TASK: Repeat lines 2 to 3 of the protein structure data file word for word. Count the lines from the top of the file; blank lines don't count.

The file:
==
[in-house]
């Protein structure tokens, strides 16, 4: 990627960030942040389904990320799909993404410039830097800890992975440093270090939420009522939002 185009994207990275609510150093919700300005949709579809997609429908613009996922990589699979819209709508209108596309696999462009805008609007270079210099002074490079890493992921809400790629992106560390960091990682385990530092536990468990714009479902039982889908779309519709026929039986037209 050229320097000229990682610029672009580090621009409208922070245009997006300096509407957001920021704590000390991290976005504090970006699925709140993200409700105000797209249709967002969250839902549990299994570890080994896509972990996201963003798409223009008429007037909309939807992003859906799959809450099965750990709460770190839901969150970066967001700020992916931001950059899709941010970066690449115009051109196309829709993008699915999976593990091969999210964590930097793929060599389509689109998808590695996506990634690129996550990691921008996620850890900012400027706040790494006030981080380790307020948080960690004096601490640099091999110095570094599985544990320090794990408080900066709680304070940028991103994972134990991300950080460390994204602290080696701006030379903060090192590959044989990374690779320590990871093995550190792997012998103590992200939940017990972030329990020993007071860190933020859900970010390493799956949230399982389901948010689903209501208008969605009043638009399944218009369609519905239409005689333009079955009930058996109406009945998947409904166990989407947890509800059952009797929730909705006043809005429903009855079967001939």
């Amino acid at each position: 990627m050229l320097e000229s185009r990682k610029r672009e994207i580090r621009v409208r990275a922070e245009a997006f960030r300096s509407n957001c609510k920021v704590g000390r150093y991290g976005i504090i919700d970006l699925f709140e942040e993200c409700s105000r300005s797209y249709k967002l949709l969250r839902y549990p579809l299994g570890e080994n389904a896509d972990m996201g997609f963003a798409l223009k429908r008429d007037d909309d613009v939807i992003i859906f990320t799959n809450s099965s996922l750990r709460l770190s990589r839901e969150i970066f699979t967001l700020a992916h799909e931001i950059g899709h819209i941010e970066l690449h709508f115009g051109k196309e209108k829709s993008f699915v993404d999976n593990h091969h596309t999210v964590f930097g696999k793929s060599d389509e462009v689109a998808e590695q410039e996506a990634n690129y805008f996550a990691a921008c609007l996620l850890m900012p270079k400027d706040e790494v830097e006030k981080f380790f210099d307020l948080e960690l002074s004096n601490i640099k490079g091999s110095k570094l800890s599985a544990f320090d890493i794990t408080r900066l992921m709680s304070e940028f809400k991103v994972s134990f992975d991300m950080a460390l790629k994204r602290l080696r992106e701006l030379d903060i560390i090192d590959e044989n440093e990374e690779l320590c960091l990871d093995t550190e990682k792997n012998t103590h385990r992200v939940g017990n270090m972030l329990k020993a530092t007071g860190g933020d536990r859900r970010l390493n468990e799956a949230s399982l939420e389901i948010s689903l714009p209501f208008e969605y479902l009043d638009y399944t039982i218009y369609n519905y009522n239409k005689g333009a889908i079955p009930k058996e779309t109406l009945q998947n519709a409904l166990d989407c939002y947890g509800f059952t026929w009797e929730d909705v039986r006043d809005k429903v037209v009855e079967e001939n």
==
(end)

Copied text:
């Protein structure tokens, strides 16, 4: 990627960030942040389904990320799909993404410039830097800890992975440093270090939420009522939002 185009994207990275609510150093919700300005949709579809997609429908613009996922990589699979819209709508209108596309696999462009805008609007270079210099002074490079890493992921809400790629992106560390960091990682385990530092536990468990714009479902039982889908779309519709026929039986037209 050229320097000229990682610029672009580090621009409208922070245009997006300096509407957001920021704590000390991290976005504090970006699925709140993200409700105000797209249709967002969250839902549990299994570890080994896509972990996201963003798409223009008429007037909309939807992003859906799959809450099965750990709460770190839901969150970066967001700020992916931001950059899709941010970066690449115009051109196309829709993008699915999976593990091969999210964590930097793929060599389509689109998808590695996506990634690129996550990691921008996620850890900012400027706040790494006030981080380790307020948080960690004096601490640099091999110095570094599985544990320090794990408080900066709680304070940028991103994972134990991300950080460390994204602290080696701006030379903060090192590959044989990374690779320590990871093995550190792997012998103590992200939940017990972030329990020993007071860190933020859900970010390493799956949230399982389901948010689903209501208008969605009043638009399944218009369609519905239409005689333009079955009930058996109406009945998947409904166990989407947890509800059952009797929730909705006043809005429903009855079967001939």
């Amino acid at each position: 990627m050229l320097e000229s185009r990682k610029r672009e994207i580090r621009v409208r990275a922070e245009a997006f960030r300096s509407n957001c609510k920021v704590g000390r150093y991290g976005i504090i919700d970006l699925f709140e942040e993200c409700s105000r300005s797209y249709k967002l949709l969250r839902y549990p579809l299994g570890e080994n389904a896509d972990m996201g997609f963003a798409l223009k429908r008429d007037d909309d613009v939807i992003i859906f990320t799959n809450s099965s996922l750990r709460l770190s990589r839901e969150i970066f699979t967001l700020a992916h799909e931001i950059g899709h819209i941010e970066l690449h709508f115009g051109k196309e209108k829709s993008f699915v993404d999976n593990h091969h596309t999210v964590f930097g696999k793929s060599d389509e462009v689109a998808e590695q410039e996506a990634n690129y805008f996550a990691a921008c609007l996620l850890m900012p270079k400027d706040e790494v830097e006030k981080f380790f210099d307020l948080e960690l002074s004096n601490i640099k490079g091999s110095k570094l800890s599985a544990f320090d890493i794990t408080r900066l992921m709680s304070e940028f809400k991103v994972s134990f992975d991300m950080a460390l790629k994204r602290l080696r992106e701006l030379d903060i560390i090192d590959e044989n440093e990374e690779l320590c960091l990871d093995t550190e990682k792997n012998t103590h385990r992200v939940g017990n270090m972030l329990k020993a530092t007071g860190g933020d536990r859900r970010l390493n468990e799956a949230s399982l939420e389901i948010s689903l714009p209501f208008e969605y479902l009043d638009y399944t039982i218009y369609n519905y009522n239409k005689g333009a889908i079955p009930k058996e779309t109406l009945q998947n519709a409904l166990d989407c939002y947890g509800f059952t026929w009797e929730d909705v039986r006043d809005k429903v037209v009855e079967e001939n």